Federal court says Alabama's congressional map disadvantages Black voters

Rep. Terri Sewell, a Democrat from Alabama, represents the state's only Black-majority district in Congress. She's pictured here alongside Rep. Joyce Beatty, a Democrat from Ohio, and Martin Luther King III, in Washington, D.C. on Jan. 17, 2022.

A panel of federal court judges has blocked Alabama’s new congressional map, drawn by Republican state lawmakers, from taking effect.

In an opinion released late Monday, the judges sided with plaintiffs, including the ACLU of Alabama and the NAACP Legal Defense and Educational Fund, Inc. (LDF), writing that under the map, “Black voters have less opportunity than other Alabamians to elect candidates of their choice to Congress.”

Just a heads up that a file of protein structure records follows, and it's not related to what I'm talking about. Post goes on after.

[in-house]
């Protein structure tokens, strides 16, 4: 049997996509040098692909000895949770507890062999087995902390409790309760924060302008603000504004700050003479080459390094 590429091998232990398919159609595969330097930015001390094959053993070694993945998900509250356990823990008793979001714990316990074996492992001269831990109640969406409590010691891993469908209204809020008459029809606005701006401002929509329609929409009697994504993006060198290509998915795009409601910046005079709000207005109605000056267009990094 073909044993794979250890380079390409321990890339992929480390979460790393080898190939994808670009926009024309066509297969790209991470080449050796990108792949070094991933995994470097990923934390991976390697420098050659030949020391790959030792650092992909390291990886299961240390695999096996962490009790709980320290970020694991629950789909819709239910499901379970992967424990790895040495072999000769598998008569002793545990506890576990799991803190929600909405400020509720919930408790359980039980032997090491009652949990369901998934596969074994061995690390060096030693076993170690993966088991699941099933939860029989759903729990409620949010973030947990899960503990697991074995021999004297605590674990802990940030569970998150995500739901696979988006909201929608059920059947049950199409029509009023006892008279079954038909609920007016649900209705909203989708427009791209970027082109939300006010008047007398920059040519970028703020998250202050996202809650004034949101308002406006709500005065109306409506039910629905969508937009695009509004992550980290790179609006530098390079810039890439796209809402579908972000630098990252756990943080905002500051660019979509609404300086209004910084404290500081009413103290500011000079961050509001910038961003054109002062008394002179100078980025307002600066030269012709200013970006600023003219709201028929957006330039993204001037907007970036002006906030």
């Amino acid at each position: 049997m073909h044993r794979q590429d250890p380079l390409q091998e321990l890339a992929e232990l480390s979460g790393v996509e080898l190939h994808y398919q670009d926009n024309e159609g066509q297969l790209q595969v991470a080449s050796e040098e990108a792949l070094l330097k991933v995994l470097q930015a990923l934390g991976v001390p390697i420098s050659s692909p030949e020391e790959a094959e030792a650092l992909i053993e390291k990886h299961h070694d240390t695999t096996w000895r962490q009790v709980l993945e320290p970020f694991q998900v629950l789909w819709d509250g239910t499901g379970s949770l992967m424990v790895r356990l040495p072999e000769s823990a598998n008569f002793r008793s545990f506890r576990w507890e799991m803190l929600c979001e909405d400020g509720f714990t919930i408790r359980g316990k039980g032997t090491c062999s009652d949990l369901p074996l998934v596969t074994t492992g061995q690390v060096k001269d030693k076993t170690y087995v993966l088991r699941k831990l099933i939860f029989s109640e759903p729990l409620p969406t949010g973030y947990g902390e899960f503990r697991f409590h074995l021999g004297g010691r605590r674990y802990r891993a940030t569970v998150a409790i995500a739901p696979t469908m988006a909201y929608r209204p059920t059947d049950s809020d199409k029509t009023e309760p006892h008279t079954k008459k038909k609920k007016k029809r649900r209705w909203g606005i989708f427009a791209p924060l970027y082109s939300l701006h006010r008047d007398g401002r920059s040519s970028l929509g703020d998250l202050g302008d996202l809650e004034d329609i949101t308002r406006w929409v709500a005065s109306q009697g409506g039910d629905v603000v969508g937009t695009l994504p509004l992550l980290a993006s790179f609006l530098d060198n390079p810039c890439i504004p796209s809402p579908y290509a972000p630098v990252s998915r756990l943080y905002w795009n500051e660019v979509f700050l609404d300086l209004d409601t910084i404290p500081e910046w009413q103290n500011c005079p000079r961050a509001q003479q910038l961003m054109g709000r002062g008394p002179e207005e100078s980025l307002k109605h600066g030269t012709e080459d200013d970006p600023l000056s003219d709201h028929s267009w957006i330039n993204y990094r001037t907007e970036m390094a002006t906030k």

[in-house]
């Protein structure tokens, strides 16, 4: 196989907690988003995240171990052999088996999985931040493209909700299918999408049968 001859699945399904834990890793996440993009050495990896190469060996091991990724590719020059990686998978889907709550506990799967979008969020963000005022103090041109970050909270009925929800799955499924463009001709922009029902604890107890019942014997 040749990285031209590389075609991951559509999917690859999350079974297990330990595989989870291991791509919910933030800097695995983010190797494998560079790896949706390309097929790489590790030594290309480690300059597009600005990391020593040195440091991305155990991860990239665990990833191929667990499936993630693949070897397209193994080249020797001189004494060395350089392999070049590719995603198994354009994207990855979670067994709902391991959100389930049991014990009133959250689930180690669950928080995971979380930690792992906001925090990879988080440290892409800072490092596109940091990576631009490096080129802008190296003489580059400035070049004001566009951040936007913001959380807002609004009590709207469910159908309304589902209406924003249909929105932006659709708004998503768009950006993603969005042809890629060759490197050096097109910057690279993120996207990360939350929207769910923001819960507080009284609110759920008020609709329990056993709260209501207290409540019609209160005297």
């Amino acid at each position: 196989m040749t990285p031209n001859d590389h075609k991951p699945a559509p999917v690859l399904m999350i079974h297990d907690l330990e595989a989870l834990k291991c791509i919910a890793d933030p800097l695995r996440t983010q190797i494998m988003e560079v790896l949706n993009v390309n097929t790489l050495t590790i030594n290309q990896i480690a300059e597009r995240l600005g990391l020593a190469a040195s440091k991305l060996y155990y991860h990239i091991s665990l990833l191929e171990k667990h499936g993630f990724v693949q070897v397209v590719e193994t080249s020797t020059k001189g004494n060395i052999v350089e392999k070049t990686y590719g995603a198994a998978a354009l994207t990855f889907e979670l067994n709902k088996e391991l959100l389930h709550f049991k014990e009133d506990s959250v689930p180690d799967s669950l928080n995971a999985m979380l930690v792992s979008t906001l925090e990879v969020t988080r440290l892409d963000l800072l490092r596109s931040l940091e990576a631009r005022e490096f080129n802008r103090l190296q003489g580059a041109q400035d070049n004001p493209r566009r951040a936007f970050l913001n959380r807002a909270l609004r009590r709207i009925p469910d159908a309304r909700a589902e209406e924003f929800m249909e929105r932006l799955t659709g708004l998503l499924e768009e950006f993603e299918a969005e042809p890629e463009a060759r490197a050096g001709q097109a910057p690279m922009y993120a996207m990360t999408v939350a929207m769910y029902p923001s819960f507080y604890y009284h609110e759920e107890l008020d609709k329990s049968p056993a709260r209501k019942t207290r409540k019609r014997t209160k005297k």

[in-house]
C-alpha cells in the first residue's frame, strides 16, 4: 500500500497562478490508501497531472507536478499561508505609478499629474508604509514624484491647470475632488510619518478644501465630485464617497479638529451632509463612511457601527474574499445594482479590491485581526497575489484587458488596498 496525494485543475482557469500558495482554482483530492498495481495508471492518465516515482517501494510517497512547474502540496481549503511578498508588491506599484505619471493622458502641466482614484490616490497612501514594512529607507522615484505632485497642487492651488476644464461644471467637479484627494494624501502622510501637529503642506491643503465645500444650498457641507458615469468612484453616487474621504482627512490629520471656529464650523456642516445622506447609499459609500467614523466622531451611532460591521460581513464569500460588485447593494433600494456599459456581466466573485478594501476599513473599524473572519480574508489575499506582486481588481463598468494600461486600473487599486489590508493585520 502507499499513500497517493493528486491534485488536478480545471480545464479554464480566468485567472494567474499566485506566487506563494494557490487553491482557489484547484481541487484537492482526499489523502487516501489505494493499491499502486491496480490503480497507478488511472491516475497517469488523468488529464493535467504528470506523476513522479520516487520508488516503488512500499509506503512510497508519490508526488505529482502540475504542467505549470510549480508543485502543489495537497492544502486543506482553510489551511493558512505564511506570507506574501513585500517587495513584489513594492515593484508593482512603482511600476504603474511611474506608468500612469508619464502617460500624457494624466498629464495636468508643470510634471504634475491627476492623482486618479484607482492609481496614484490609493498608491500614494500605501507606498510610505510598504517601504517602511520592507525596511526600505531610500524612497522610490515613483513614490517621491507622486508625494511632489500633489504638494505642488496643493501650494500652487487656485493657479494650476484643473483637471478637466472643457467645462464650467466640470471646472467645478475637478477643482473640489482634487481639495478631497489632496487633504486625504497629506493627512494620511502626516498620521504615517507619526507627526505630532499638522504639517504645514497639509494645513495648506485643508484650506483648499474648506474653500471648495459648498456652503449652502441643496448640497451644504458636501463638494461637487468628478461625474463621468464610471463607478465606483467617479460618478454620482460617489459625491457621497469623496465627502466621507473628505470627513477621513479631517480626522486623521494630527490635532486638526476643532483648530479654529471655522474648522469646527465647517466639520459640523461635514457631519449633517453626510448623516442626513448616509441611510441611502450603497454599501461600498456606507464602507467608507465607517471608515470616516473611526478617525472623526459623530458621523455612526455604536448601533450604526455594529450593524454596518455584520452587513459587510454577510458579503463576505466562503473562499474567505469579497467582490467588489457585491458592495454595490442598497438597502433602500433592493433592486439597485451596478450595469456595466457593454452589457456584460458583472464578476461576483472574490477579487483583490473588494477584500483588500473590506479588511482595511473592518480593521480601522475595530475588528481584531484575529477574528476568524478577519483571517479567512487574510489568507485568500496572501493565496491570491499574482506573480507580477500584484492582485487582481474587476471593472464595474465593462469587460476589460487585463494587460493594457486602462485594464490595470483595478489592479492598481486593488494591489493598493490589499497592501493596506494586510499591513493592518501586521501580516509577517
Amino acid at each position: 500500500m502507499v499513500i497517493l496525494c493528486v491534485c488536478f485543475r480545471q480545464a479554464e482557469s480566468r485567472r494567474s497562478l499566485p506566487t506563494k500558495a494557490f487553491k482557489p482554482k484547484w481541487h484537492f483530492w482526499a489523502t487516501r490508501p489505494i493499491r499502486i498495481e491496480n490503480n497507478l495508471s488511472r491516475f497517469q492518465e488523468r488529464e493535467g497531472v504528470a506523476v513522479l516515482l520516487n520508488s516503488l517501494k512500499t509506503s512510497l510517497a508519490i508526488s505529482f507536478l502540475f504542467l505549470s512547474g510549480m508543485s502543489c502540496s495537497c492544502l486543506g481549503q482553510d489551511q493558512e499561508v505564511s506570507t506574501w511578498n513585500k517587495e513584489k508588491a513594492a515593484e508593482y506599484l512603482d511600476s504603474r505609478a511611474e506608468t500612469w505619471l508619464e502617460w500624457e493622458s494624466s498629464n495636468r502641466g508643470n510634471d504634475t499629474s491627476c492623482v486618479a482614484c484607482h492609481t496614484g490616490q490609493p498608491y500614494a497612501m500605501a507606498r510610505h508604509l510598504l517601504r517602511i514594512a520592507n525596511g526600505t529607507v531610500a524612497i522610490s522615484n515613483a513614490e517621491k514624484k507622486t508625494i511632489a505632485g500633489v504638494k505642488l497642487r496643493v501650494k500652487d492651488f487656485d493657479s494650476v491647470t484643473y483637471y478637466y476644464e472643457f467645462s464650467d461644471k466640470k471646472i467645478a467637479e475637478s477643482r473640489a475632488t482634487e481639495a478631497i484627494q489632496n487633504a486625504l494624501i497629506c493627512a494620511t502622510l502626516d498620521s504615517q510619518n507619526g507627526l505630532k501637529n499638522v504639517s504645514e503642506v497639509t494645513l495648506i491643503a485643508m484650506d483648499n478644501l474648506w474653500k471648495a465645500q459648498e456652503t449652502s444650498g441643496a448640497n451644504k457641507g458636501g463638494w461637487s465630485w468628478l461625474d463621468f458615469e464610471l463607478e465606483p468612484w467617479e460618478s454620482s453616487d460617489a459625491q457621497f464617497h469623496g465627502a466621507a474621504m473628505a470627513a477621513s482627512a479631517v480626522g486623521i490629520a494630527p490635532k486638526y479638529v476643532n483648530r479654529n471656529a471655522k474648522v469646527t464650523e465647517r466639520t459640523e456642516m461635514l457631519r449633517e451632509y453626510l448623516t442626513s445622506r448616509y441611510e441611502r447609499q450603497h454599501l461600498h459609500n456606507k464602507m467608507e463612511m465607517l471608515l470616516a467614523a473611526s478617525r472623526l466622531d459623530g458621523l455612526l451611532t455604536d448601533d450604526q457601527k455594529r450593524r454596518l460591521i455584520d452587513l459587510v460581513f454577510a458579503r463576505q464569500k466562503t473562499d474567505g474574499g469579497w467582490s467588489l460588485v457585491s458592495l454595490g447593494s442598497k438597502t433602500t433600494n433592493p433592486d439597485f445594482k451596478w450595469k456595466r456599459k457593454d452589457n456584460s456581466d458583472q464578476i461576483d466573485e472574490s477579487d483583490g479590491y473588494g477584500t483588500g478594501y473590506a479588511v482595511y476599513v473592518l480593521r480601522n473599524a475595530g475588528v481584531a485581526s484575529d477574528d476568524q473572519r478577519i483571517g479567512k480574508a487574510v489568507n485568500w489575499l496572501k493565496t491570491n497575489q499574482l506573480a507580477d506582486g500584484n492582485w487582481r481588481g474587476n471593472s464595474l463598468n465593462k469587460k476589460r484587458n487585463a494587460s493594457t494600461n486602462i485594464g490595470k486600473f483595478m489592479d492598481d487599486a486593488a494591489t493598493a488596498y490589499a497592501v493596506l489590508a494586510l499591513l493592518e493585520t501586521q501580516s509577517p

When crafting the maps last year, the GOP majority in the legislature drew just one majority Black district. But according to 2020 census state population counts, 27% of Alabama’s residents identify as Black. Therefore, the federal judges order that any map needs to include at least two Black-majority districts, “or something quite close to it.”

U.S. Rep. Terri Sewell, a Democrat and the only Black member of Alabama’s congressional delegation, called the news “monumental.”

“Increasing political representation of Black Alabamians is exactly what John Lewis and the Foot Soldiers who marched across the bridge in my hometown of Selma fought for,” Sewell added.

State Attorney General Steve Marshall says he plans to petition the decision to the U.S. Supreme Court in the coming days. State lawmakers have until Feb. 11 to come up with a new plan.

Cody Short is WBHM’s local government & communities reporter.